The government of the western Indian state of Maharashtra on Wednesday banned the manufacture, sale and use of all plastic bags, saying they choked drainage systems during recent monsoon rains.
BOMBAY, India The government of the western Indian state of Maharashtra on Wednesday banned the manufacture, sale and use of all plastic bags, saying they choked drainage systems during recent monsoon rains.
Environmental groups welcomed the ban, but said it wasn't enough. Plastic manufacturers said 100,000 people would lose their jobs.
Manufacturers and stores selling plastic bags will be fined 5,000 rupees (US$111; euro92), while individuals using bags face penalties of 1,000 rupees (US$22; euro18), said the state's top elected official, Vilasrao Deshmukh.
Deshmukh said the ban was prompted by the indiscriminate use of plastic bags, which blocked sewage and drainage systems during record monsoon rains in July. Flooding and landslides killed more than 1,000 people in the state.
The ban is to take effect Sept. 24. Until then, residents of the state can file objections and suggestions, Deshmukh said.
Other Indian states have already banned the use of thin plastic bags -- 20 microns or .002 centimeters thick -- used by shoppers.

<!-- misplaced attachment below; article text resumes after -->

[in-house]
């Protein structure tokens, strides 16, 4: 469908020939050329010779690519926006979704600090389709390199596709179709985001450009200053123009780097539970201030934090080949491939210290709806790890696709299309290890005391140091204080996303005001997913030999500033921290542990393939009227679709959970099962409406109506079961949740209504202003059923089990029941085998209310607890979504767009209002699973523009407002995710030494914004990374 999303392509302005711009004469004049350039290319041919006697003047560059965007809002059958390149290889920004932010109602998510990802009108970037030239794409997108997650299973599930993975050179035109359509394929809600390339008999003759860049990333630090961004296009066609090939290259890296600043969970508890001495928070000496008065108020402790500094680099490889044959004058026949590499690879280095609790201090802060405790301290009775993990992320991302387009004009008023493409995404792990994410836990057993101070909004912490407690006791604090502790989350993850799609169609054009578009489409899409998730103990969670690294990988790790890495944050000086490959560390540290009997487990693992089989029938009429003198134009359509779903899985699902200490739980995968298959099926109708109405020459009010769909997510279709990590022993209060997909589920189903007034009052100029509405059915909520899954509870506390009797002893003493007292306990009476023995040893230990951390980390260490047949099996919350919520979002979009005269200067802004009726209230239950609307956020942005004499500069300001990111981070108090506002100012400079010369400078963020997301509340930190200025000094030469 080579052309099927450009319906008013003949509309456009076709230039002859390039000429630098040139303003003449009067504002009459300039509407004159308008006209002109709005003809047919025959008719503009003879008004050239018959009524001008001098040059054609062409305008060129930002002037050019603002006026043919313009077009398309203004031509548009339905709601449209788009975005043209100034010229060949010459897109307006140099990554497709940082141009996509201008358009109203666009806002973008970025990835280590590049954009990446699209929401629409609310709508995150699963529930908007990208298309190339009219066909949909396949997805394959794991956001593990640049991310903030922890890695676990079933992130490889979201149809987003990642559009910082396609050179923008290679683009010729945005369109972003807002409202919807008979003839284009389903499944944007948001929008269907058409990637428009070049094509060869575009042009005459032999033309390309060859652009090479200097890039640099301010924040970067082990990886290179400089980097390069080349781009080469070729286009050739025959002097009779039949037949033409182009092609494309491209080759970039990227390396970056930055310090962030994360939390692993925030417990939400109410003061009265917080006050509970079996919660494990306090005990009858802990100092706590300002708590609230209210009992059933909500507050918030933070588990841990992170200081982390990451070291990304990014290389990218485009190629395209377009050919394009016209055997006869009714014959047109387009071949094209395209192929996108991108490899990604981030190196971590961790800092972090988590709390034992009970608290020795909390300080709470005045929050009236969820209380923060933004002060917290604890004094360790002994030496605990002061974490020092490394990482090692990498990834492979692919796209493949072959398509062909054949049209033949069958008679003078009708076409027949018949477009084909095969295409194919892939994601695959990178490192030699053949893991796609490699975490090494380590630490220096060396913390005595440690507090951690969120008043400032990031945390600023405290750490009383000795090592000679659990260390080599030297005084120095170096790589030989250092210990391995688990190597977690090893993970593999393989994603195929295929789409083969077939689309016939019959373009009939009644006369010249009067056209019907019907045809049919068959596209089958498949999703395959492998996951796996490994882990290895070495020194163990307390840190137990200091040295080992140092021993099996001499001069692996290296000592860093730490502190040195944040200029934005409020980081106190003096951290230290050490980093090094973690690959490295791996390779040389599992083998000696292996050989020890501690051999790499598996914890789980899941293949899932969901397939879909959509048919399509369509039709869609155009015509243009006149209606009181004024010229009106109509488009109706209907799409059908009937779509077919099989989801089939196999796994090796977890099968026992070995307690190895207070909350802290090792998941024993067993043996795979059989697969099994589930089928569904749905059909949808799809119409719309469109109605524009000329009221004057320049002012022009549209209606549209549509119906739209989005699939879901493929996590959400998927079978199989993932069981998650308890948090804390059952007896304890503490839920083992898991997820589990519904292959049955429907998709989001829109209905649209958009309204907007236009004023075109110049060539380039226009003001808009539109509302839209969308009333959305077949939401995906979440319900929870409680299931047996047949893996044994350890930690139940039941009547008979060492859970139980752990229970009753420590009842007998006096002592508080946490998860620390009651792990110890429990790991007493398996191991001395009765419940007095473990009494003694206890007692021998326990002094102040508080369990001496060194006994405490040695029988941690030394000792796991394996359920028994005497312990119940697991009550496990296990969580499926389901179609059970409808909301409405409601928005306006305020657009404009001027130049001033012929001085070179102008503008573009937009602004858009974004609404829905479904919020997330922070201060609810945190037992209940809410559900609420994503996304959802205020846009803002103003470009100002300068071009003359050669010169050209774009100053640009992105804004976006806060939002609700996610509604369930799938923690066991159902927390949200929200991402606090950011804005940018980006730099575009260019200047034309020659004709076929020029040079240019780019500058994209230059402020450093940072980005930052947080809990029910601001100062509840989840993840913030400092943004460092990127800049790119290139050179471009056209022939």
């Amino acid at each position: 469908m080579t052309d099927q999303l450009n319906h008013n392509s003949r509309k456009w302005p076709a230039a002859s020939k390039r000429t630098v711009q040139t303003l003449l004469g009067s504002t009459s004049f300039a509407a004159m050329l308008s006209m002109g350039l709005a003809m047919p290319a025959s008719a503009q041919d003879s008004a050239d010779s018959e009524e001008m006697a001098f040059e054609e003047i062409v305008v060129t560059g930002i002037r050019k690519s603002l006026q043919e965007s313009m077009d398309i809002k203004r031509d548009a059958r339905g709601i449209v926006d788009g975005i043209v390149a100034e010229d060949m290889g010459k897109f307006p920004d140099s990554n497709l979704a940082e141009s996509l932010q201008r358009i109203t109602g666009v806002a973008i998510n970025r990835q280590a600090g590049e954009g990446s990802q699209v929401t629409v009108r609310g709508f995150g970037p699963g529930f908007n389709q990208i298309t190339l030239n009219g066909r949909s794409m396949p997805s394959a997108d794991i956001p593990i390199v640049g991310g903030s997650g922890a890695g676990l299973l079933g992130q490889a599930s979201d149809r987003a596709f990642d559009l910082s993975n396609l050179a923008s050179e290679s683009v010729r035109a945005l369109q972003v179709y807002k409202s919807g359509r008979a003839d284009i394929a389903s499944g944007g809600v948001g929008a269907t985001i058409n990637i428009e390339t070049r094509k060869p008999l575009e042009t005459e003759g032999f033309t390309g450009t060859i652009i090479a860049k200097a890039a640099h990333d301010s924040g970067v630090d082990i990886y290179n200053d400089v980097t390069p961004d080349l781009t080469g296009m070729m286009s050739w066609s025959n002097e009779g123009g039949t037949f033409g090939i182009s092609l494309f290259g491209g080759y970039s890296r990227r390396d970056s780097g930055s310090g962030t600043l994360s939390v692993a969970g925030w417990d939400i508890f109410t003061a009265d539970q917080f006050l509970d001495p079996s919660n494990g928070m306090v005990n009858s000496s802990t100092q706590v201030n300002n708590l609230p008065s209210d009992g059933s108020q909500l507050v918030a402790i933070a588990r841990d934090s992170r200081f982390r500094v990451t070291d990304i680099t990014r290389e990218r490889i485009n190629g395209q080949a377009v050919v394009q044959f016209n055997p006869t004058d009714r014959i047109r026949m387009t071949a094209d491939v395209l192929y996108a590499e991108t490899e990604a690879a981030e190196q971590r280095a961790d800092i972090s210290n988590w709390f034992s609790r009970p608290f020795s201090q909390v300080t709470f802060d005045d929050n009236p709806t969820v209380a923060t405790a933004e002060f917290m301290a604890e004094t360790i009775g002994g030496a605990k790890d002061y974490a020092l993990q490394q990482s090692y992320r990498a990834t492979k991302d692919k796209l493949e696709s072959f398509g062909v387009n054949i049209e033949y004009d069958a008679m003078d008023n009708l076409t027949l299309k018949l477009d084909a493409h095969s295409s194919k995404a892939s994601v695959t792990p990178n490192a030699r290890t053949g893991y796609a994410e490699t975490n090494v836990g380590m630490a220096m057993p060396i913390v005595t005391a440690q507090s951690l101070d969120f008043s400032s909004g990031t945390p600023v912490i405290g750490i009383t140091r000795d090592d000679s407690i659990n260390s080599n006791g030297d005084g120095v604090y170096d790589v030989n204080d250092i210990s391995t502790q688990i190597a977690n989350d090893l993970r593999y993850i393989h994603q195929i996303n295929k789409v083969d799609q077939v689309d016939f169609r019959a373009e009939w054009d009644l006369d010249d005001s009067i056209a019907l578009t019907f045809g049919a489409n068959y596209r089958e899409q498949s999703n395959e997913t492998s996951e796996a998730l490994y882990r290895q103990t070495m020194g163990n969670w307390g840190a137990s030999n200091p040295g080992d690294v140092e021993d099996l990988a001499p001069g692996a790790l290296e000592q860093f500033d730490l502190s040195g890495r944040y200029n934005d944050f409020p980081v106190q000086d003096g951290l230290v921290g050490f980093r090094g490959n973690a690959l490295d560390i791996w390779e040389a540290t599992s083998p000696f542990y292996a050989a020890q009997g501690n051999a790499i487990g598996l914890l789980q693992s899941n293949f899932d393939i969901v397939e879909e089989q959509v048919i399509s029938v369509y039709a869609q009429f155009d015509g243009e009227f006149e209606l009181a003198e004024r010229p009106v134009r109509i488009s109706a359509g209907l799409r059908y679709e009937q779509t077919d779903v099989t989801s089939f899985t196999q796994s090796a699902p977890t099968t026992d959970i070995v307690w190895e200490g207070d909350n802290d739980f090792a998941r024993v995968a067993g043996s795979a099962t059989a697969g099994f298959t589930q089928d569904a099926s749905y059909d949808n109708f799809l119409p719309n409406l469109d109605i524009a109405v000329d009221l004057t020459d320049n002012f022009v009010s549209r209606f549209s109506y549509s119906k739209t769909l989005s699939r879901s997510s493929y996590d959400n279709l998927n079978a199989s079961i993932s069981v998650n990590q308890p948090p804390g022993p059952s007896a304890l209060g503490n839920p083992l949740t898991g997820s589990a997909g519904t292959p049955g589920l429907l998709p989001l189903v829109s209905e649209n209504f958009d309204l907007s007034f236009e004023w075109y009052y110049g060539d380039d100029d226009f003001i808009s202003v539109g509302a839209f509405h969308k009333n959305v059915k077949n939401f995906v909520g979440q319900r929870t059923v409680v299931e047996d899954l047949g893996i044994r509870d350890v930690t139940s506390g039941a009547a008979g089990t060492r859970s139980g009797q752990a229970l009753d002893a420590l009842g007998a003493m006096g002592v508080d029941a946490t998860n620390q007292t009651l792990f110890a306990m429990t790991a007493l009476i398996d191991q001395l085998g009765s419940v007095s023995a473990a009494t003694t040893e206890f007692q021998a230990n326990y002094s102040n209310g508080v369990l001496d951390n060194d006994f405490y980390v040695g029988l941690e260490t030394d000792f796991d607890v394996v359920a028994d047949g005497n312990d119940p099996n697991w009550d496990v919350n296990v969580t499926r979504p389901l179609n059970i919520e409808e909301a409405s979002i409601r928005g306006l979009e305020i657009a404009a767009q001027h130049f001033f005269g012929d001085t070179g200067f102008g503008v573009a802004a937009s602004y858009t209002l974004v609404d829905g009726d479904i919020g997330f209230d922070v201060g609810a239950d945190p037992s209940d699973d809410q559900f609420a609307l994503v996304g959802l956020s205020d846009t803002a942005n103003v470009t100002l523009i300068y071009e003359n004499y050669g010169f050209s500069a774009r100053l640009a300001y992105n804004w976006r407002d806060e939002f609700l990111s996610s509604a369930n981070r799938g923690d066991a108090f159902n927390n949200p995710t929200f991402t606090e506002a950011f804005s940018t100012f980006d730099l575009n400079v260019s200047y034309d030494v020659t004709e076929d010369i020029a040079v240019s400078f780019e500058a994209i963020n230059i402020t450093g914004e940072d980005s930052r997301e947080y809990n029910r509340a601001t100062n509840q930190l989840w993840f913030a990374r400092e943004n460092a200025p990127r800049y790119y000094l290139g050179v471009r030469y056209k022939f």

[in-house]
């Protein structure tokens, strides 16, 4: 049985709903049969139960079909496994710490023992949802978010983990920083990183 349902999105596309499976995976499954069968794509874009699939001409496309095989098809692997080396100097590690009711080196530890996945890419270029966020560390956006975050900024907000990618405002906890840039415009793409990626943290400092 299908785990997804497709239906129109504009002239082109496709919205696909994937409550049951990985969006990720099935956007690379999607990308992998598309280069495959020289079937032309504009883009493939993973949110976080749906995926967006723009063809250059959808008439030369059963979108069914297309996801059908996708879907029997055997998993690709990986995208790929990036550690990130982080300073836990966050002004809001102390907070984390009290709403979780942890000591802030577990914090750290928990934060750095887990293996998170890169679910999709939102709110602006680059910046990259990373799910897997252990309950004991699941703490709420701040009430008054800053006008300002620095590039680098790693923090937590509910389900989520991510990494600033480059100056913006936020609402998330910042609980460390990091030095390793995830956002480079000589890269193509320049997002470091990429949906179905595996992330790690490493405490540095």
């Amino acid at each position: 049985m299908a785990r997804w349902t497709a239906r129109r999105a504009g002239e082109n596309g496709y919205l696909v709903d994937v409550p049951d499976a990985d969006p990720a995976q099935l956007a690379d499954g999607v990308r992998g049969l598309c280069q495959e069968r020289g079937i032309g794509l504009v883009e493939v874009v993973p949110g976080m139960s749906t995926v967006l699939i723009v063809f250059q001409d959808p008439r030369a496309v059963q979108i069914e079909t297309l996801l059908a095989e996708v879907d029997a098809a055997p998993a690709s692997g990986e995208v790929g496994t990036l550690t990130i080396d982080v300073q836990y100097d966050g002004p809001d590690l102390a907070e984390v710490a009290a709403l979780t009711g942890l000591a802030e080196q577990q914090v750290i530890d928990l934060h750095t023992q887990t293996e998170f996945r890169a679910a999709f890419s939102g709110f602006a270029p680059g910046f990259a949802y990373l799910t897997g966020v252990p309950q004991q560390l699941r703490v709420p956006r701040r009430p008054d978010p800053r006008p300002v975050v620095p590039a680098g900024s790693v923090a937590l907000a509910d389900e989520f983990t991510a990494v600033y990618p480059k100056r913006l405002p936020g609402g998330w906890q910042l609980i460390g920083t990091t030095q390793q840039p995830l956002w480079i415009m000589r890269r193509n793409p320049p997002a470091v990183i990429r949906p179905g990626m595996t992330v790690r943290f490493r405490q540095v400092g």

Last month, some prominent Bombay residents, including movie producers, sued the state government for responding slowly to the crisis created by record rains last month that paralyzed India's financial and entertainment capital.
Residents blame haphazard planning, bad drainage and poor roads for the flooding and landslides.
"The ban is long overdue and very welcome," said Debi Goenka, an environmentalist with the Bombay Environmental Action Group. Bombay is the capital of Maharashtra state.
"But to say the flooding was just because of plastic bags is stupid," Goenka said. "This has to be a first step." Environmental groups have demanded preservation of open spaces and regular cleaning of drains and garbage.
Arvind Mehta, managing committee member of the All India Plastic Manufacturers Association, said more than 1,000 manufacturing plants would be forced to shut down in the state, putting 100,000 people out of work.
"The government is passing the buck. We are being made scapegoats," Mehta said. "The waste management system and people's littering habits should be corrected."
Source: Associated Press